Roman villa uncovered on Priors Hall estate wins prestigious archaeology award

The excavation proved that the site was more important than previously thought

By Kate Cronin
Saturday, 12th March 2022, 6:27 am
The team during the incredible dig at Priors Hall
The team during the incredible dig at Priors Hall

A piece of late Roman industrial heritage uncovered by archaeologists on a Corby building site has won a prestigious award.

Oxford Archaeology East’s excavation of the Romano-Celtic temple-mausoleum at Priors Hall has won Current Archaeology’s prestigious Rescue Project of the Year award for 2022.

The group of experts uncovered the densely-populated Late Romano-British industrial landscape within a Roman villa estate as the site was being excavated for the next stage of the Priors Hall estate.

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The works, undertaken as part of a wider scheme of archaeological investigation ahead development, revealed that the area was far more significant than previous excavations had suggested.

Shedding dramatic light on the site’s Roman roots, the discoveries have provided rare insights into the construction and economic life of a Roman villa, the evolution of industry on the site – and the key discovery was a square limestone building interpreted as a mausoleum, thought to date to the late 2nd to 3rd century.

This tomb was later transformed into a tilery, in a dramatic change of purpose.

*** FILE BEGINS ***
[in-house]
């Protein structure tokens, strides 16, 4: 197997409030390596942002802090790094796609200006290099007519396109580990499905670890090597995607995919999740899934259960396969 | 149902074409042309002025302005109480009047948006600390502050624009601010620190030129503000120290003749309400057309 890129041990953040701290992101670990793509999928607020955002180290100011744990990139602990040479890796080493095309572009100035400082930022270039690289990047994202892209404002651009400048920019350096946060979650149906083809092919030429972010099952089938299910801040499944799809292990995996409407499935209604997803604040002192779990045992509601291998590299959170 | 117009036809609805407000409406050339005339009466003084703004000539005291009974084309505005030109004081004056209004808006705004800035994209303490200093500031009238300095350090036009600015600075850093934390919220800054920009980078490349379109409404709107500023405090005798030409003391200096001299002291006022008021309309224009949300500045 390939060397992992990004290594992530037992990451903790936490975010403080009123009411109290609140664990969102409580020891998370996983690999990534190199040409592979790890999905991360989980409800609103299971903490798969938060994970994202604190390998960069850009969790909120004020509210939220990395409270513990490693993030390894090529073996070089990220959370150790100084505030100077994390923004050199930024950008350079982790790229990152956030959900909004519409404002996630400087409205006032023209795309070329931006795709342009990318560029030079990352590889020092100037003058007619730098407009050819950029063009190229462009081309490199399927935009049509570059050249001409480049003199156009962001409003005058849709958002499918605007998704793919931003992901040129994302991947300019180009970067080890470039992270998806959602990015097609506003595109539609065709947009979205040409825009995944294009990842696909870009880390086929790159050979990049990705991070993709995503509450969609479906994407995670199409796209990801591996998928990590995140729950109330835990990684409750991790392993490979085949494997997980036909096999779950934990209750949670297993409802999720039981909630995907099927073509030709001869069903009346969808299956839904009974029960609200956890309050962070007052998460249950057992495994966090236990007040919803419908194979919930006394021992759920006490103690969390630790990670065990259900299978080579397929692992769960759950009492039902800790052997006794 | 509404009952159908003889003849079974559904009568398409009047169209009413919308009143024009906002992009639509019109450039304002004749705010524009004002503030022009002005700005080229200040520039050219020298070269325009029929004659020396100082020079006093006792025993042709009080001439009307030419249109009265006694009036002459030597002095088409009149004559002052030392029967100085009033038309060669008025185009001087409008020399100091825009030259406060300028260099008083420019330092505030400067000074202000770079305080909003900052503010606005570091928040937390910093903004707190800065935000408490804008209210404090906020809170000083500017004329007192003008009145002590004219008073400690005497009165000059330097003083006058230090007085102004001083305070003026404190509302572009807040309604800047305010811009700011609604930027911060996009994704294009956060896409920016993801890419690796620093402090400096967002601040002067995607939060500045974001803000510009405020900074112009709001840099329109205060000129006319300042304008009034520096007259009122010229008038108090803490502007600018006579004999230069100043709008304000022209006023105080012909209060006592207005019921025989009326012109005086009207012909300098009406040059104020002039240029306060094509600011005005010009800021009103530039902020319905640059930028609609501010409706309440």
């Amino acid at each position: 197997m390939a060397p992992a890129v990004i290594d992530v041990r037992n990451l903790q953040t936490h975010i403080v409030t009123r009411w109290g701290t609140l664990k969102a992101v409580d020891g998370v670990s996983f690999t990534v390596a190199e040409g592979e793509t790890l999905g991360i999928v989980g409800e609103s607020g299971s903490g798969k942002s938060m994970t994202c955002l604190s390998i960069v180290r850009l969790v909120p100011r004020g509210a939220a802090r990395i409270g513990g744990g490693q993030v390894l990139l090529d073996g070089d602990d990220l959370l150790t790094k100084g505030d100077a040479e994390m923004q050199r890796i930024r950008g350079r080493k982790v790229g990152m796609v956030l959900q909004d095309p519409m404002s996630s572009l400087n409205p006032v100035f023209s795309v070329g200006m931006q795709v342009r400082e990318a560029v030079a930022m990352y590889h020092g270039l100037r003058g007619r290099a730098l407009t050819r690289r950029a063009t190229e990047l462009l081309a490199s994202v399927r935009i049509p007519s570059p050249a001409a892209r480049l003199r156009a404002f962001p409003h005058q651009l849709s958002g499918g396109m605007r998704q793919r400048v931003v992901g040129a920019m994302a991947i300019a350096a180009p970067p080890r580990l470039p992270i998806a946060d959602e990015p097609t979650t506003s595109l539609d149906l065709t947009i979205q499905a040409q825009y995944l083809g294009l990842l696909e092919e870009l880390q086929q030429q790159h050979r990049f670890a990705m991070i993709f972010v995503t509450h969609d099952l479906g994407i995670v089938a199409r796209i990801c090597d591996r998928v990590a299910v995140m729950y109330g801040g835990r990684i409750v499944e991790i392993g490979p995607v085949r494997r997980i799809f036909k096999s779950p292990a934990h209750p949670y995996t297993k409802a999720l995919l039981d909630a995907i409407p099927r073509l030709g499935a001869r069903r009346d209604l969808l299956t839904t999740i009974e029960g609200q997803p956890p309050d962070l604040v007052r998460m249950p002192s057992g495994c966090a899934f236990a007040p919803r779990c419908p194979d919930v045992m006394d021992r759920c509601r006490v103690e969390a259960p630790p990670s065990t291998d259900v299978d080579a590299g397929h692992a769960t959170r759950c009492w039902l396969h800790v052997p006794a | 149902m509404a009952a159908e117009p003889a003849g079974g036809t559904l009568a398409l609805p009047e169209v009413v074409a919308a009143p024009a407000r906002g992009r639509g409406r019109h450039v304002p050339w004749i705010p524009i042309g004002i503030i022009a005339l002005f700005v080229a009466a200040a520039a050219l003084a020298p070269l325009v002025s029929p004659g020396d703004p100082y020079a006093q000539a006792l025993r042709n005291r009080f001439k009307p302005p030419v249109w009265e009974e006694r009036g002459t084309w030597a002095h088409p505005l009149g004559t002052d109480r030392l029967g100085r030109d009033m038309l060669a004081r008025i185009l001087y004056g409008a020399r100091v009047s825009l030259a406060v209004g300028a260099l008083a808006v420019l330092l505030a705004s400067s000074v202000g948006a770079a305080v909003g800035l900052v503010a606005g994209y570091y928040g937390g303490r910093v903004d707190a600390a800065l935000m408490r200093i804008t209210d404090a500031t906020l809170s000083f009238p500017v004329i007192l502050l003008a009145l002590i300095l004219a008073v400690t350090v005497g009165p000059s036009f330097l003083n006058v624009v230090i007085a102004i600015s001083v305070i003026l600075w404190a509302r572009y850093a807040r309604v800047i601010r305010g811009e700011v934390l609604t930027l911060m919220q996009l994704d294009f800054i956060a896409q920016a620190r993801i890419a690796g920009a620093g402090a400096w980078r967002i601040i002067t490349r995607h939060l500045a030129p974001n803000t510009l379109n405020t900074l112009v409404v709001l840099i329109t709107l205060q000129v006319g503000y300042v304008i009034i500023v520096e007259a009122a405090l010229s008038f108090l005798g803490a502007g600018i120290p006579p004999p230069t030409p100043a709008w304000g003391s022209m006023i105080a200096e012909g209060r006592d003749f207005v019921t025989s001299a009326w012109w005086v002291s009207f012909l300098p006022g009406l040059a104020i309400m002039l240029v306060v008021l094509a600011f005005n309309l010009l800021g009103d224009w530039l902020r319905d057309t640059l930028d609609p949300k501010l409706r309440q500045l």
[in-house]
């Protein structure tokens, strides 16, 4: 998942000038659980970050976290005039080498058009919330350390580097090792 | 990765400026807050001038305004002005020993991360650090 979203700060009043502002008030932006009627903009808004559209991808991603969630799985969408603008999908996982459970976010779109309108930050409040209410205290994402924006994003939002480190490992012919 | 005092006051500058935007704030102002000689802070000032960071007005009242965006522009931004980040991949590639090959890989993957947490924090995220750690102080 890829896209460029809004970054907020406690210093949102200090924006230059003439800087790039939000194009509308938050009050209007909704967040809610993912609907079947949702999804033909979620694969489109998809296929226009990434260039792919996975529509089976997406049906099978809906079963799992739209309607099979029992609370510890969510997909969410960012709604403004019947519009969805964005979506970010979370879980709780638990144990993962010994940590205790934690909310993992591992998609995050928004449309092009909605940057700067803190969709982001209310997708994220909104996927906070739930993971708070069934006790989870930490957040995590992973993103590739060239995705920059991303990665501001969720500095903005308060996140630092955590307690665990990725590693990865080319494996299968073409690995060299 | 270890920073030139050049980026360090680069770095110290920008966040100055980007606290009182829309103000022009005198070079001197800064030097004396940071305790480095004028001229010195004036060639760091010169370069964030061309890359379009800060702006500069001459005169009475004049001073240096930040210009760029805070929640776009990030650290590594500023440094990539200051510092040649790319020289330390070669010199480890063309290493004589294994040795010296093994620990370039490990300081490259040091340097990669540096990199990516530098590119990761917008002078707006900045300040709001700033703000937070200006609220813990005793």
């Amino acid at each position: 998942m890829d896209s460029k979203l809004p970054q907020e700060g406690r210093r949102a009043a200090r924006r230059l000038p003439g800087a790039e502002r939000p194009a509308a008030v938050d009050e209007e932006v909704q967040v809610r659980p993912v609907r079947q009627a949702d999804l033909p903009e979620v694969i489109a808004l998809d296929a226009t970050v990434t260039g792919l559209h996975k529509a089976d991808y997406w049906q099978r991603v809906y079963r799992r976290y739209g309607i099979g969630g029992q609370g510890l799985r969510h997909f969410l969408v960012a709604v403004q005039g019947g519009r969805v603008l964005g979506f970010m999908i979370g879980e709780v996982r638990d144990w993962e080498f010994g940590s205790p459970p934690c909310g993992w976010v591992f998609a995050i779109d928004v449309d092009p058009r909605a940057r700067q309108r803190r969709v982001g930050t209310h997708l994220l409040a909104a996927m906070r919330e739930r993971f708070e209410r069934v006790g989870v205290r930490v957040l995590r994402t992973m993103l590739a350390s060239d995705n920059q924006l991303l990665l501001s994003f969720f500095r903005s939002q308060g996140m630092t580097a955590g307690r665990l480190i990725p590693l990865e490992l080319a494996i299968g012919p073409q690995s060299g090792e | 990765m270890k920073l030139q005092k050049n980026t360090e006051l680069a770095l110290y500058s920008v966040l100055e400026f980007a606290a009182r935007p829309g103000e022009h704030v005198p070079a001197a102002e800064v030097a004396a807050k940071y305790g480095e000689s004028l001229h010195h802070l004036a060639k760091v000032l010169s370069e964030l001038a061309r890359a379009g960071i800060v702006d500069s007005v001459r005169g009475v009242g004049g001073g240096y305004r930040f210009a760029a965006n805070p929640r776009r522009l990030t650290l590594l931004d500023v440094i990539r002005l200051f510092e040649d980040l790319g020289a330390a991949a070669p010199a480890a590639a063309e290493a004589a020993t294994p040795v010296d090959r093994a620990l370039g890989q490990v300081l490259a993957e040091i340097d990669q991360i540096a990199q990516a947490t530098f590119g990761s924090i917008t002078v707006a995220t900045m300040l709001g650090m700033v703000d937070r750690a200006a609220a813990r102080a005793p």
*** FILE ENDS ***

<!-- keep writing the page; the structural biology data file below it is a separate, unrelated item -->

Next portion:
Voted for by subscribers and members of the public, Current Archaeology’s awards recognise the outstanding contributions to our understanding of the past made by the people, projects, and publications featured in the pages of Current Archaeology over the previous 12 months.

Paddy Lambert, OA East’s Project Officer who supervised the excavation, says “I am truly delighted that we have won such a prestigious award. The archaeology at Priors Hall has the potential to overhaul our understanding of a pivotal time in both regional and national history, and it is heartening to see how this has captured the public imagination.

"Thanks to all of the people who voted and to all the staff who worked on the site to a standard the Romans themselves would have admired!”

Nick Gilmour, Senior Project Manager at OA East who managed the project, said: "I'm so pleased with this award as it recognises the importance of the work done on the site and the effort put in by everyone involved, including those from Urban and Civic who supported us throughout the project, and the late Lesley-Ann Mather who provided invaluable advice and encouragement.

"The OA East team have dedicated the award to the memory of Lesley-Ann Mather (1967-2020), Archaeological Advisor for Northamptonshire County Council. She monitored the excavation and was a hugely supportive and enthusiastic advocate for the importance of this site."

The villa itself has now been designated an Archaeological Preservation Area (APA) and, as a significant heritage asset, will be left in situ, kept as a green space that will help to facilitate a shared sense of identity for the modern community who will come to call the site home.

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‘Entirely unexpected’ Roman industrial complex unearthed at Corby’s Priors Hall ...